Why is the AU mum on Africa's Covid-19 breakthroughs?

Tuesday May 26 2020

Africa Day is celebrated on May 25 each year to mark not only the formation of the Organization of African Unity (OAU), later changed to the African Union (AU), in 1963, but also to commemorate the continent’s fight against colonialism, apartheid and other common challenges. The theme for the day is set out every year around February when the AU, heads of states meet for an annual summit.

The theme chosen for the African Day in 2020 is the theme for the AU year, ‘Silencing the guns, creating a conducive environment for Africa’s development’. It is also in line with Agenda 2063, the current blueprint for transforming Africa into a power house of the future. The strategy hopes to make Africa a player in the global arena by pursuing pan-Africanism through unity. The Union also hopes to give more focus to inclusive social development, regional integration, democratic governance and peace and security.

Since the global pandemic was declared by the World Health Organization (WHO), it is clear that the reaction of the AU to issue is slow and not as progressive as it should be close to 60 years after her formation. It does not make any African enthusiastic to realise that the AU is not proactive enough to change the annual theme to realize safety against Covid-19, as the threat of gun fire takes a back seat for most of Africa and ways to deal with the novel disease take centre stage.

Africa continues to be a sleeping giant, listening to the doomsday theories of our colonisers and their ill-intentioned advice and double speak. Africa has slept soundly and long enough one would be think! The continent has refused to challenge the death predictions of the west and even the WHO, numbers that were neither scientifically nor logically derived. They were based on the assumption that since the west and China have been ravaged by the disease, Africa would be a disaster.

Instead, some AU member states have, at individual levels, made great strides to deal with Covid-19, but the Union is still dragging her feet in ensuring that the countries to whom this intellectual property belongs get the right financing to turn them into products which can benefit the continent and the world.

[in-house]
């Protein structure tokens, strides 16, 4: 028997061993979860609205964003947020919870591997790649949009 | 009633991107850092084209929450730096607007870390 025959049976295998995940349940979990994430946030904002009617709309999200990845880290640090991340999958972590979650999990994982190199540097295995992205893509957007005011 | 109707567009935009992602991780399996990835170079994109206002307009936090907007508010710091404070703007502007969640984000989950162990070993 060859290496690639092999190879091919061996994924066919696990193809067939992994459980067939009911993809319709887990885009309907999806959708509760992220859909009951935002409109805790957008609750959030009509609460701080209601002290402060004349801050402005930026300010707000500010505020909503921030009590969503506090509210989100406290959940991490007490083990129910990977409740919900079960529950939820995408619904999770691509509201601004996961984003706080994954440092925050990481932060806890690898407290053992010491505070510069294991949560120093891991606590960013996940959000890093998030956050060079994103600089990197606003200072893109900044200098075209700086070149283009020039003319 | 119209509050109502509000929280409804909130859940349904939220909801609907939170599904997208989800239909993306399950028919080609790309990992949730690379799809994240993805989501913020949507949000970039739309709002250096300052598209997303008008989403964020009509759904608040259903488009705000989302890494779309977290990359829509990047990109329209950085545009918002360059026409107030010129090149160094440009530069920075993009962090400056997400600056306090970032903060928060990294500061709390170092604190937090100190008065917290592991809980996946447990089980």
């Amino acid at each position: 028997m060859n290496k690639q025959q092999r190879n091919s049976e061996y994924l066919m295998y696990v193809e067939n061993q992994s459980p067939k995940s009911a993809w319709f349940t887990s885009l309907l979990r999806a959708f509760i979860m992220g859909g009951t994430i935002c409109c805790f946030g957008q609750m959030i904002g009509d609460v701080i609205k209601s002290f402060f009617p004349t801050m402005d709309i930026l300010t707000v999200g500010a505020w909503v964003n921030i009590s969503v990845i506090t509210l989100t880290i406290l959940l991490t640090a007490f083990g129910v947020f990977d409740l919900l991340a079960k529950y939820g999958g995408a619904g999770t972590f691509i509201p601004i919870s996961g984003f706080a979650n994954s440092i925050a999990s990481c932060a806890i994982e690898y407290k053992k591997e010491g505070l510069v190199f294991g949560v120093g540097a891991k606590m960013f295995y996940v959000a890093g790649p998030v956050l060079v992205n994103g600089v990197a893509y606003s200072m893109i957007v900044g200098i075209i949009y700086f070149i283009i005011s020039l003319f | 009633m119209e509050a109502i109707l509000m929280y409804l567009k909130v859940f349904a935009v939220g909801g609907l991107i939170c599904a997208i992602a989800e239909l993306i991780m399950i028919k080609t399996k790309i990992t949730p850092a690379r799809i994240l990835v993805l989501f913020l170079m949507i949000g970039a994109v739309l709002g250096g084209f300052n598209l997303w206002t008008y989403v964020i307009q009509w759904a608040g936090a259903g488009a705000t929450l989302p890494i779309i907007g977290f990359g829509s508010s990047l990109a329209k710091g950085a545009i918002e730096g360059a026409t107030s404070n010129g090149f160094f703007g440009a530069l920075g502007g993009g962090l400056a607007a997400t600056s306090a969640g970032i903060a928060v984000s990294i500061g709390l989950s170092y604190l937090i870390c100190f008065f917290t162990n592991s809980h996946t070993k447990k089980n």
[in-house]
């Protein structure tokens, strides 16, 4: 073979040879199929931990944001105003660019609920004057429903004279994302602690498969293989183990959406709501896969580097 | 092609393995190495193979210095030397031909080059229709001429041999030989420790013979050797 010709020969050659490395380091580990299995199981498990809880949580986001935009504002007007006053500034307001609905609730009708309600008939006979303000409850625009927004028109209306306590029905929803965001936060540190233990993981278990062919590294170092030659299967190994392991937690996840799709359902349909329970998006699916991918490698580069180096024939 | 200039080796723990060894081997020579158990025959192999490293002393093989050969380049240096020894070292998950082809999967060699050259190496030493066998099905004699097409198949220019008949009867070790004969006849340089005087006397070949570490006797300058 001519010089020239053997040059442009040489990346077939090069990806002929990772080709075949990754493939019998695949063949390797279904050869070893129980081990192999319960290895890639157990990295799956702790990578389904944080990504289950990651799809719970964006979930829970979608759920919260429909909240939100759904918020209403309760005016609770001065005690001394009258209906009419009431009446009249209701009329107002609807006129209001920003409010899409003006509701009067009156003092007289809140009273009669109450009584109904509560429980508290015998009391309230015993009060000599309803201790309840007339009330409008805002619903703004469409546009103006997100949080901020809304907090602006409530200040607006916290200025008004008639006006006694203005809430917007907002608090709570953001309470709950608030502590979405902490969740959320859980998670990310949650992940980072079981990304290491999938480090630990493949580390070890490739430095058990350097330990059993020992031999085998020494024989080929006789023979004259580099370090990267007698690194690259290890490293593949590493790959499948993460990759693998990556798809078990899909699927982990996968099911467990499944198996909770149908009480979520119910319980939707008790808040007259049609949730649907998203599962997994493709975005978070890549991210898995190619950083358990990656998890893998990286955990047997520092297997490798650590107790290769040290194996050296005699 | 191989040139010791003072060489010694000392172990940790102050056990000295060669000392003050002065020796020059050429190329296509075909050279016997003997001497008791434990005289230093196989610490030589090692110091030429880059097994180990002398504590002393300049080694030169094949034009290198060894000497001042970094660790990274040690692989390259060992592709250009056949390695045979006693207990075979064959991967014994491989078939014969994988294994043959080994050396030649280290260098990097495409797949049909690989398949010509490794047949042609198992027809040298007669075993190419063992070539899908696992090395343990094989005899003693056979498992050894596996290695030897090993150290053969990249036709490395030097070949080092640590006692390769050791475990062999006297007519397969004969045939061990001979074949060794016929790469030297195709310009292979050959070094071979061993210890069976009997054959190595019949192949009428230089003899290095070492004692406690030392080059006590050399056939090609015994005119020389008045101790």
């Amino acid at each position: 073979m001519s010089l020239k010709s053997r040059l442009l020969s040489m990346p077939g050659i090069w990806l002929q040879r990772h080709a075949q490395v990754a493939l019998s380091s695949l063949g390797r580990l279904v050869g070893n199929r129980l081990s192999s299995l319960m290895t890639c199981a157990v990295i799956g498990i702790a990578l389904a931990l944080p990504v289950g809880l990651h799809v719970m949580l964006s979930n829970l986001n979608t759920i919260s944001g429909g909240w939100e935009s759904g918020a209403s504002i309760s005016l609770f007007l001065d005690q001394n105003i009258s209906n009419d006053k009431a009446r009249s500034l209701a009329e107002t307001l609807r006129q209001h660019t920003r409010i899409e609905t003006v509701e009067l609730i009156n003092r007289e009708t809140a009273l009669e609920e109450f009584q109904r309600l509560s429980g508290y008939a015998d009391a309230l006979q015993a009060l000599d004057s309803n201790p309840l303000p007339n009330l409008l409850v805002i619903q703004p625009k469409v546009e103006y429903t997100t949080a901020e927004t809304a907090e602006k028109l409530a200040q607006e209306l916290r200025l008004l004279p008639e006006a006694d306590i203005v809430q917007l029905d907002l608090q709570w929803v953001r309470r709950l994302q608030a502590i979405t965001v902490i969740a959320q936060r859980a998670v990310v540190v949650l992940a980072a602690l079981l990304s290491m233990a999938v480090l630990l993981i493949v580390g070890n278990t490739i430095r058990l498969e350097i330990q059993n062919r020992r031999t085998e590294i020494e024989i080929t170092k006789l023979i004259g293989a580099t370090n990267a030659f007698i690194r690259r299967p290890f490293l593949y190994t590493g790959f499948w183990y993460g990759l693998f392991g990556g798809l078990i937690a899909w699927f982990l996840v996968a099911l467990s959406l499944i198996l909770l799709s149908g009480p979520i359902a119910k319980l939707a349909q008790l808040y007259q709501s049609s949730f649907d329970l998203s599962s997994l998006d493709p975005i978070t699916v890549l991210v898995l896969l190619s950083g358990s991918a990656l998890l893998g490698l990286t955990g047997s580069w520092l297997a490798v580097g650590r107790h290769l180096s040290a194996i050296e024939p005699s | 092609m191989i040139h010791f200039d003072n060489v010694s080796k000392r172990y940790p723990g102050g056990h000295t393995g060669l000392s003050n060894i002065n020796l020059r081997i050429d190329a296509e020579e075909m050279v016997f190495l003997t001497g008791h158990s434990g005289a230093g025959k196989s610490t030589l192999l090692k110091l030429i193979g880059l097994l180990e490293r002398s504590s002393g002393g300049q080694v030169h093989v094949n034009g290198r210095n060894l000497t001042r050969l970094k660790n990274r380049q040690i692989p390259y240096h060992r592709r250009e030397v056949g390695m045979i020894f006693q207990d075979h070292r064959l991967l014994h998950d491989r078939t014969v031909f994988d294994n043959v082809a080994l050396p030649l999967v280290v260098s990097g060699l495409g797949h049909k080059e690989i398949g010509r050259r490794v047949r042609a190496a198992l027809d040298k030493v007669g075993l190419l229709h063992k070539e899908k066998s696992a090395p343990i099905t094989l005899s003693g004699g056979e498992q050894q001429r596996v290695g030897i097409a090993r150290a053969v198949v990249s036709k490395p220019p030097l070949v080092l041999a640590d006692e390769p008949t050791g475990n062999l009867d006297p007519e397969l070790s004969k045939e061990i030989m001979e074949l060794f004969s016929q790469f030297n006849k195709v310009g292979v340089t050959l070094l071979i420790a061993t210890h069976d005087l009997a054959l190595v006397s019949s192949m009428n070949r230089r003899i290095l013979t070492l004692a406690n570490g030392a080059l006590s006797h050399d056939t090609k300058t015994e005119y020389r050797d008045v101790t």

Madagascar claims that an herbal tea that their President drunk at a press conference can cure Covid-19 in seven days in addition to acting as a preventative drink. Labelled ‘Covid Organics’, the concoction is widely used in the country as treatment for Malaria. The AU should be galvanising the necessary financial resources for testing the efficacy of this herbal tea as a cure for corona.



Meanwhile, scientists in Senegal have developed Covid-19 testing kits that could cost as little as one dollar, using knowledge and experience gained in decades of struggle with HIV and Ebola virus. Such a kit is timely and cost-effective for the African population, a majority of whom can barely afford to live on a dollar a day. The AU is also pin-drop silent on this innovation.

Ghana is using a ‘pool testing’ methodology where tests are conducted in bunches and only if one bunch comes back positive are individual tests carried out on the samples in that bunch. This will not only save millions in tests, but also ensure that millions in the population that need testing can access the service. This makes sense as a testing methodology among traced contacts in nonspecific social gatherings such as churches or funerals.

Rwanda, a member of the East African Community, has developed five anti-epidemic robots, taking the Covid-19 fight a notch higher than most nations. The robots can screen fifty to one hundred patients per minutes, measure temperature, deliver food to the bed side of patients, capture data and notify medical staff of any unusual activities among patients. These high tech robots will especially reduce the risk of infections among hospital staff.

Even with all these achievements by members, individual countries still choose to follow an untested script from the western world, ignoring and sometimes even ridiculing home-grown solutions. Kenya has, for example, chosen to clap in honour of medical care givers, instead of addressing their long term labour-related grievances. Buildings have also been lit up to thank first responders, instead of giving sanitisers, soaps and masks to the poor, especially in urban areas where water is not guaranteed and streams are too toxic to use even for laundry water.

But the most tragic part is that the western world is busy planning how to use the African population as guinea pigs for their vaccines and are confidently announcing so to the world, without any protest from the AU.

Twitter: @muthonithangwa